Where’s the plan?
ISLAND traffic delays are potentially costing us more than £38m. each year. That’s more than Northern Rail cost UK business this summer, ie £38m., by delaying passengers with timetable changes.
Transport on the island is almost 100% by private motor vehicle, car, van, truck, motorbike and scooter. Bus passengers, cyclists and pedestrians barely make a dent.
At a very conservative estimate there are an average 4,000 motor vehicles on Guernsey roads at any time between 8am and 6pm. Of these, approximately 1,200 are being used for business by the self-employed, private employers or those fulfilling activities for the States of Guernsey.
It costs an employer at least £50 an hour to put these vehicles on the road and there are 2,500 working hours in a year.
That means the total cost to keep these vehicles on the road in Guernsey is £150m. Assuming, conservatively, traffic flow is 33% inefficient, eg a 10-minute journey takes 15 minutes, the annual cost to employers of vehicles stuck in traffic is a whopping £50m.
Despite road traffic being the only practical method of transport on the island, successive governments have failed to implement a meaningful road traffic strategy and none have addressed the road traffic infrastructure.
While we may take comfort when sitting in traffic on Les Banques admiring the view across the Little Russel, listening to Radio 2 traffic updates and feeling smug that we are not stuck on the M25, this impacts us all.
An extra 10 minutes added to a 10-minute journey may easily be dismissed, but do it six times and what should take one hour has cost you two.
When a one-hour journey regularly takes two hours in Leeds, Manchester, Paris or New York, government would look to address it. Immediately after the rail chaos in July this year Manchester’s mayor Andy Burnham quantified the Northern Rail delays at 945,180 passenger hours of delay, 22,504 hours per day, and he expressed his concerns to the Prime Minister. The Northern Powerhouse Project put a cost on this, advising that businesses had lost almost £38m. as a result.
Here government appears not to be aware of the cost of their inaction. Instead they exacerbate the problem by slowing the flow of traffic with courtesy and pelican crossings, reducing speed limits and installing traffic calming measures. In addition, Policy & Resources increases fuel tax annually, further compounding the £50m. loss, impacting businesses’ bottom lines. A loss which, if recovered, would contribute some £10m. annually in income tax to the exchequer. A loss which would reduce government’s own costs as they have a whole regiment of vehicles on the road transporting social workers, carers, inspectors and the States Works fleet of vehicles.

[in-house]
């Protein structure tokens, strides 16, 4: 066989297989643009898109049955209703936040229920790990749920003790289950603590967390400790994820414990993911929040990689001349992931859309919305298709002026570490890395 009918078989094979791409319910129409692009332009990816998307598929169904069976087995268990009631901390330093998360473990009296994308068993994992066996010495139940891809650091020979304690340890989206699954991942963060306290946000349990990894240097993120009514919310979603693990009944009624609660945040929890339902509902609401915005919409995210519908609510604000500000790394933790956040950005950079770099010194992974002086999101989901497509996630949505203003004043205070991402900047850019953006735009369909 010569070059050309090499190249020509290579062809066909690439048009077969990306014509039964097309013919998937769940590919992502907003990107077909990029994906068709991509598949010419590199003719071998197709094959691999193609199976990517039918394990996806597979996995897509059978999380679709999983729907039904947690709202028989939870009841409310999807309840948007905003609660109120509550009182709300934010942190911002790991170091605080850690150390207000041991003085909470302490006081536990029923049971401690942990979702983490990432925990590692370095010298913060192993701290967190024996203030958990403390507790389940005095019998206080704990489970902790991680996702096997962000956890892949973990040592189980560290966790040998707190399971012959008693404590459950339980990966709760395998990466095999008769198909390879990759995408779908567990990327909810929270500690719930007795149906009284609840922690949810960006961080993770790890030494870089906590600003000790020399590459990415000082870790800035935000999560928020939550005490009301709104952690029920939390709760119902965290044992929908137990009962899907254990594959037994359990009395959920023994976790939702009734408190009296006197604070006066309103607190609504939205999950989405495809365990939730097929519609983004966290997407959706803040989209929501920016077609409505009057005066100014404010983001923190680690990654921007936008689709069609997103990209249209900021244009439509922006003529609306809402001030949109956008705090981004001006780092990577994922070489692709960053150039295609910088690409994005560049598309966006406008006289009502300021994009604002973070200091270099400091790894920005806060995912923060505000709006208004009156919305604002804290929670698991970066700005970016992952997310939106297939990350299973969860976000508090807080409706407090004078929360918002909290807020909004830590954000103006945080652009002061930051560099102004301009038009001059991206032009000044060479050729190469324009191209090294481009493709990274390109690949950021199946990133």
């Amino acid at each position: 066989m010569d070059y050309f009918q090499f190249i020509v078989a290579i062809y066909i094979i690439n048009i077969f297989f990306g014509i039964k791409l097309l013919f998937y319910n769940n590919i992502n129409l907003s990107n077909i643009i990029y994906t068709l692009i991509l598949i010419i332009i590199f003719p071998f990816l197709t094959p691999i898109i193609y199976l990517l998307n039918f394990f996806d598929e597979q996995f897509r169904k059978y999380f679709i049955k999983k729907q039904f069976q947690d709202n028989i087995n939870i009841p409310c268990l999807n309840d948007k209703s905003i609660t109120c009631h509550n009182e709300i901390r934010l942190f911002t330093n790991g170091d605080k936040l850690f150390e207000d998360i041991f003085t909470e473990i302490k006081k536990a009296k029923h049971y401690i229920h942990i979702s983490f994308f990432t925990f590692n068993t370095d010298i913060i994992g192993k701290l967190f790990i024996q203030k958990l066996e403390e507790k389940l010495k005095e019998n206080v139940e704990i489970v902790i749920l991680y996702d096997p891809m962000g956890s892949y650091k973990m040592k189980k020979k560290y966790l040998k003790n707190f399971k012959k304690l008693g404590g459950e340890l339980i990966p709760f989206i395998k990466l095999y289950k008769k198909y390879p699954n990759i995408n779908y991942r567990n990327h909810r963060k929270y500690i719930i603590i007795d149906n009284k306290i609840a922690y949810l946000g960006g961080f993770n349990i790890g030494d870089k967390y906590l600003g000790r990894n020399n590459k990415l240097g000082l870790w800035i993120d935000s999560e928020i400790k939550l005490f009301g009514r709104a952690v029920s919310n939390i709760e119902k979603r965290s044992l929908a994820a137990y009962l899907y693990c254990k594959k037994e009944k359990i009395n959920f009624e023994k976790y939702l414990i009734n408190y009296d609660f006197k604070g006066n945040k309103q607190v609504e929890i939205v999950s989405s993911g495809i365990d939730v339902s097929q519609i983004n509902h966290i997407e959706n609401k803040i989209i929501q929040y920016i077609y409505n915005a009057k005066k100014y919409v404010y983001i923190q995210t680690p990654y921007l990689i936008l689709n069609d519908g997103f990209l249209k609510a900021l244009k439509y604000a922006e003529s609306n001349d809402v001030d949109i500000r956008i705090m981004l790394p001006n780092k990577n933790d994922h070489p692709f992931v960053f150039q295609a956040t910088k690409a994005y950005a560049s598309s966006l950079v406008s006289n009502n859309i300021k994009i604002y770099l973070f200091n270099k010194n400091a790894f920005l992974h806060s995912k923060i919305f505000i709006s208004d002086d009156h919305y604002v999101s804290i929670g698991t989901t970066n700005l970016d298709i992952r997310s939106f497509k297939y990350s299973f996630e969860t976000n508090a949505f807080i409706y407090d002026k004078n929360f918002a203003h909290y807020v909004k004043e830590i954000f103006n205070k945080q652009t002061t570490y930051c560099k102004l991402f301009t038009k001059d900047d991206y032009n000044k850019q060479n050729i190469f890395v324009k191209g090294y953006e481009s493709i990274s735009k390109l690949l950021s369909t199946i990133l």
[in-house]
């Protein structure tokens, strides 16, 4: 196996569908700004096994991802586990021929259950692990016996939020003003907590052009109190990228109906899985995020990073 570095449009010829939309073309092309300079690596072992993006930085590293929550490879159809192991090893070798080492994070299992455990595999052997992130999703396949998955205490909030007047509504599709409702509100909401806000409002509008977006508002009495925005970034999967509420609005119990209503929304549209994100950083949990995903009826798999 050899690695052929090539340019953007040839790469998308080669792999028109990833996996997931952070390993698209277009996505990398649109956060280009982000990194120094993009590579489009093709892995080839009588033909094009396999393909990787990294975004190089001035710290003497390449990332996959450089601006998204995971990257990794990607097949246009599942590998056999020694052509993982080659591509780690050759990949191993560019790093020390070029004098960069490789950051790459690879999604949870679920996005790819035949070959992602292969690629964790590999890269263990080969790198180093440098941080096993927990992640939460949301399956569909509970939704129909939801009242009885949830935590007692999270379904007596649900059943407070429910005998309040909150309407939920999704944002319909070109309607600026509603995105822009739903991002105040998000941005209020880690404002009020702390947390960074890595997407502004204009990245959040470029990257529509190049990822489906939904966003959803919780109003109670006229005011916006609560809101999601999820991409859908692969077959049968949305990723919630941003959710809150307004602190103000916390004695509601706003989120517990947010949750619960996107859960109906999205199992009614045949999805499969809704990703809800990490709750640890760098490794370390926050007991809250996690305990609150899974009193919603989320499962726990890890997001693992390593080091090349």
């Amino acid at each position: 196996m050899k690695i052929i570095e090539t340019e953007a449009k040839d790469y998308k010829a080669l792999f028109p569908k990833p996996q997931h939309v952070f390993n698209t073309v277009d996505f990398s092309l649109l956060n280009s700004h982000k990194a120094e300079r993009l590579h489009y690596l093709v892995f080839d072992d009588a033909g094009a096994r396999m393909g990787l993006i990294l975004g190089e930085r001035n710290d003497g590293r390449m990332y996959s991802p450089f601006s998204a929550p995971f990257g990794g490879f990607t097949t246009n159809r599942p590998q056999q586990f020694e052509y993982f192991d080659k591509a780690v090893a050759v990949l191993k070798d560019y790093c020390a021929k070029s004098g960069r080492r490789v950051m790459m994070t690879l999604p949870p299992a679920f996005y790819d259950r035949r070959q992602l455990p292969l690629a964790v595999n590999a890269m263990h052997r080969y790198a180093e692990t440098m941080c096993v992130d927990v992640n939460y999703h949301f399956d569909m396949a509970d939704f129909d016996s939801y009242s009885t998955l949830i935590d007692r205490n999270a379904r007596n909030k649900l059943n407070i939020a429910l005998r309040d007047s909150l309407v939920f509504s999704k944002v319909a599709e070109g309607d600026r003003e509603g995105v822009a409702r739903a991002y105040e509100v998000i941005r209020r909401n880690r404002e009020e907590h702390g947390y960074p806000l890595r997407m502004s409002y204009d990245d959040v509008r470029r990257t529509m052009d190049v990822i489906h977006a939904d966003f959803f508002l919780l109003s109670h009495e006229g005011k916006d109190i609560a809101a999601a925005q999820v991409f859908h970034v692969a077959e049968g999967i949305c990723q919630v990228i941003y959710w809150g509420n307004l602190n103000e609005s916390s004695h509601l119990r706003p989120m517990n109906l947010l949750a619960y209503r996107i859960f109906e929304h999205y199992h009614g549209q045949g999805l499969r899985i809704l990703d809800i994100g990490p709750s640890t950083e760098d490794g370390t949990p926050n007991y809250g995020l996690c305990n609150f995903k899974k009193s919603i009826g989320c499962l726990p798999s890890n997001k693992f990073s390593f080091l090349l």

Again, these are conservative figures based on personal research and traffic counts – critically, government is unable to challenge them as it only knows how many vehicles are registered, not how many are actively using the roads and for how long.
Neither does it know how many vehicles pass through the major road junctions. The last traffic count at the Half Way was in 2010 and 2011, when 2,188 vehicles passed through the junction in one hour. That was seven years ago, therefore a 4,000 estimate for vehicles on the whole island’s roads is probably low.
Our government has no plans to address this. Current policy is to vainly hope we abandon our vehicles to ride the bus or get on our bike. Impractical for average road users and impossible for most commercial vehicles such as Ronez, which could not deliver concrete by bike or bus.
The States Strategic Plan of 2009 was to be supported by a family of 10 plans. One of these was to be the Island Infrastructure Plan. Nine years later this plan has not been produced and until it is, the States’ Strategic Plan has no foundation and will continue to teeter like a two-legged stool.
This explains why we find Environment & Infrastructure carrying out random projects with no good reason or scant evidence to prove that they are beneficial to anyone.
Meanwhile the island continues to lose £50m. a year and the exchequer loses £10m. The increase in fuel duty by comparison, if approved, will raise a paltry £0.5m.
It is astonishing to believe that any government would be so indifferent about such losses. Surely it makes sense to produce a truly integrated traffic strategy? Integrated into an island infrastructure plan which would realise some massive savings.
In addition, it would reassure parishes, currently facing massive development, that it is part of a well thought-out plan and not government making it up as it goes along.
. Rob Gill is a douzenier for St Sampson’s. Now semi-retired, he is a qualified civil and structural engineer. As part of his training he studied traffic management with Norfolk County Council and at the California State University Long Beach. In his early career he worked for McAlpine on the M62 and M67 motorways.